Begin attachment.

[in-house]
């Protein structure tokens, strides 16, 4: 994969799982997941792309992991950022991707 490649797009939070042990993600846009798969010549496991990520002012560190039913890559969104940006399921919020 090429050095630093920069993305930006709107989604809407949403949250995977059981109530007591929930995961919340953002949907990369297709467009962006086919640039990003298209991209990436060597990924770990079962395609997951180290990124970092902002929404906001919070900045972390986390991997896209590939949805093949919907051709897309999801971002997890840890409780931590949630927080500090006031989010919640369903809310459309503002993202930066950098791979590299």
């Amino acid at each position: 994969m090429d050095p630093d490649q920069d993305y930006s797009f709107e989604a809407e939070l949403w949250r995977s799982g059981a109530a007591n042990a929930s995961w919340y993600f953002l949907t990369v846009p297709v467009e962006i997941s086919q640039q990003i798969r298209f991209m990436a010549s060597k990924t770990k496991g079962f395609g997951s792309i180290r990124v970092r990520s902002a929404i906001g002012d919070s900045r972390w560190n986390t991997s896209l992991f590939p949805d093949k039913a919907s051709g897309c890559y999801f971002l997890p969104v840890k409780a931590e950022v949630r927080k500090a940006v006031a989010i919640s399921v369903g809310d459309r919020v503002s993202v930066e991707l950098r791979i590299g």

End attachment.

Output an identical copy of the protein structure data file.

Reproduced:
[in-house]
């Protein structure tokens, strides 16, 4: 994969799982997941792309992991950022991707 490649797009939070042990993600846009798969010549496991990520002012560190039913890559969104940006399921919020 090429050095630093920069993305930006709107989604809407949403949250995977059981109530007591929930995961919340953002949907990369297709467009962006086919640039990003298209991209990436060597990924770990079962395609997951180290990124970092902002929404906001919070900045972390986390991997896209590939949805093949919907051709897309999801971002997890840890409780931590949630927080500090006031989010919640369903809310459309503002993202930066950098791979590299």
């Amino acid at each position: 994969m090429d050095p630093d490649q920069d993305y930006s797009f709107e989604a809407e939070l949403w949250r995977s799982g059981a109530a007591n042990a929930s995961w919340y993600f953002l949907t990369v846009p297709v467009e962006i997941s086919q640039q990003i798969r298209f991209m990436a010549s060597k990924t770990k496991g079962f395609g997951s792309i180290r990124v970092r990520s902002a929404i906001g002012d919070s900045r972390w560190n986390t991997s896209l992991f590939p949805d093949k039913a919907s051709g897309c890559y999801f971002l997890p969104v840890k409780a931590e950022v949630r927080k500090a940006v006031a989010i919640s399921v369903g809310d459309r919020v503002s993202v930066e991707l950098r791979i590299g």